— See America First • Orville O. Hiestand

... it now, up by Jake Miller's place, and past the Fizzletrees' and the Van Nostrands', then up the hill ...
— Half-Past Seven Stories • Robert Gordon Anderson

... to depart from the prescribed mode of attack, and ordered his ship to be immediately wore. This masterly manoeuvre was completely successful, at once arresting the Spanish commander-in-chief, and carrying Nelson and Collingwood into the van and brunt of the battle. He now attacked the four-decker, the Santissima Trinidada, also engaged by the Culloden. The Captain's fore-topmast being now shot away, Nelson put his helm down, and let her come to the wind, that he might board the San Nicolas; Captain, afterwards Sir Edward ...
— Blackwood's Edinburgh Magazine, No. CCCXLII. Vol. LV. April, 1844 • Various

... This five years of yours gets on my nerves. You must have Rip Van Winkled five years of your ...
— The Spoilers of the Valley • Robert Watson

... were the Spanish ships-of-war and the fortifications at Cavite; between, were shallow waters where they dared not go. Still they swept on, preserving their distances as though performing evolutions in time of peace, the Olympia in the van, drawing nearer and nearer to the ships that flew the red and yellow flag of Spain. The shore batteries again roared defiance to the invaders, but Dewey stood quietly on the bridge of the Olympia, surrounded by the members of his staff. He wore the usual white uniform of the ...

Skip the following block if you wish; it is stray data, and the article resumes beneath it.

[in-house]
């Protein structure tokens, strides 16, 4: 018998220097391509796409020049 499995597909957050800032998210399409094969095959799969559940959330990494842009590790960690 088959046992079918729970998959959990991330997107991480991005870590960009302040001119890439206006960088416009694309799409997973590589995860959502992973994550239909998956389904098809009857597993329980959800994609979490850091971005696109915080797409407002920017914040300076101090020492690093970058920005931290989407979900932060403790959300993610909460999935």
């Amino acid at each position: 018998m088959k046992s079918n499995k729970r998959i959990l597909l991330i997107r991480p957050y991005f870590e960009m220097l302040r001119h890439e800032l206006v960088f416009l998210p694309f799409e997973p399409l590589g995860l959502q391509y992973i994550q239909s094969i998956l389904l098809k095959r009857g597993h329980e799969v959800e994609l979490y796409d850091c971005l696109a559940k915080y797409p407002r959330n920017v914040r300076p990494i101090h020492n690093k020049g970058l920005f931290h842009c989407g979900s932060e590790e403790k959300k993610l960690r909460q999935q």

— Young Peoples' History of the War with Spain • Prescott Holmes

... a man here from the hospital. Get on your hat and coat, there's a good girl. He says your mother's been taken there. She turned dizzy just now when she was crossing the road, and was knocked down by a van, and run over. She's asking for you, Sally. You're to go. It's not serious, he says. So don't worry about it. You're just to ...
— Coquette • Frank Swinnerton

... fame finds the deserving man. The lucky wight may prosper for a day, But in good time true merit leads the van And vain pretence, unnoticed, goes its way. There is no Chance, no Destiny, no Fate, But Fortune smiles on those who work and ...
— Poems of Cheer • Ella Wheeler Wilcox

... not convince Federalists that embargo was the product of profound statesmanship. Abraham Van Vechten, the leader of the Federalists in the Legislature, was a powerful and logical reasoner, and an orator of singular eloquence. His success as an advocate at the bar followed him to the Assembly, and in every debate he proved a formidable antagonist. He ...